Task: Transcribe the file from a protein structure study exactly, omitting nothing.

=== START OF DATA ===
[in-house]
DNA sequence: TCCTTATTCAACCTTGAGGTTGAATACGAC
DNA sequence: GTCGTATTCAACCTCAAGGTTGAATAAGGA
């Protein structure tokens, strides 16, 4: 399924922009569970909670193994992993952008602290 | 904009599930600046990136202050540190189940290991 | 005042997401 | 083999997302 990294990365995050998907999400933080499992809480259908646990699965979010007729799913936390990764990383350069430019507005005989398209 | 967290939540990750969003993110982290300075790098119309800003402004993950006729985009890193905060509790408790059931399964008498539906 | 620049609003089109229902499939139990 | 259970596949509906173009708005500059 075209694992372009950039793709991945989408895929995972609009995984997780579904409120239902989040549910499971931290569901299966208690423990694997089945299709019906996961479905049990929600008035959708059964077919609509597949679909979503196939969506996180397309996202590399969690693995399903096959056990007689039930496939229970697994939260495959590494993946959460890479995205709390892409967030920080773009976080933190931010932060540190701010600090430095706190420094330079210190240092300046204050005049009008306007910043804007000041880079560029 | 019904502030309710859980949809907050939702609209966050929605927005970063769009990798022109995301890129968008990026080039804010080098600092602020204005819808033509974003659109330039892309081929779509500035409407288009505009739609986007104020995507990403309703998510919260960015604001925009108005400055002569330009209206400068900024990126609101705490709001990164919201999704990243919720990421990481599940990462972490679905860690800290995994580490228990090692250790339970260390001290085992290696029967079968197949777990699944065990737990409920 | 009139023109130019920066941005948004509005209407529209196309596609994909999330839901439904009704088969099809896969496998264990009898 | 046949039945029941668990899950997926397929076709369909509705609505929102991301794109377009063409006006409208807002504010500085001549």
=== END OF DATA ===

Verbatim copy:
[in-house]
DNA sequence: TCCTTATTCAACCTTGAGGTTGAATACGAC
DNA sequence: GTCGTATTCAACCTCAAGGTTGAATAAGGA
């Protein structure tokens, strides 16, 4: 399924922009569970909670193994992993952008602290 | 904009599930600046990136202050540190189940290991 | 005042997401 | 083999997302 990294990365995050998907999400933080499992809480259908646990699965979010007729799913936390990764990383350069430019507005005989398209 | 967290939540990750969003993110982290300075790098119309800003402004993950006729985009890193905060509790408790059931399964008498539906 | 620049609003089109229902499939139990 | 259970596949509906173009708005500059 075209694992372009950039793709991945989408895929995972609009995984997780579904409120239902989040549910499971931290569901299966208690423990694997089945299709019906996961479905049990929600008035959708059964077919609509597949679909979503196939969506996180397309996202590399969690693995399903096959056990007689039930496939229970697994939260495959590494993946959460890479995205709390892409967030920080773009976080933190931010932060540190701010600090430095706190420094330079210190240092300046204050005049009008306007910043804007000041880079560029 | 019904502030309710859980949809907050939702609209966050929605927005970063769009990798022109995301890129968008990026080039804010080098600092602020204005819808033509974003659109330039892309081929779509500035409407288009505009739609986007104020995507990403309703998510919260960015604001925009108005400055002569330009209206400068900024990126609101705490709001990164919201999704990243919720990421990481599940990462972490679905860690800290995994580490228990090692250790339970260390001290085992290696029967079968197949777990699944065990737990409920 | 009139023109130019920066941005948004509005209407529209196309596609994909999330839901439904009704088969099809896969496998264990009898 | 046949039945029941668990899950997926397929076709369909509705609505929102991301794109377009063409006006409208807002504010500085001549």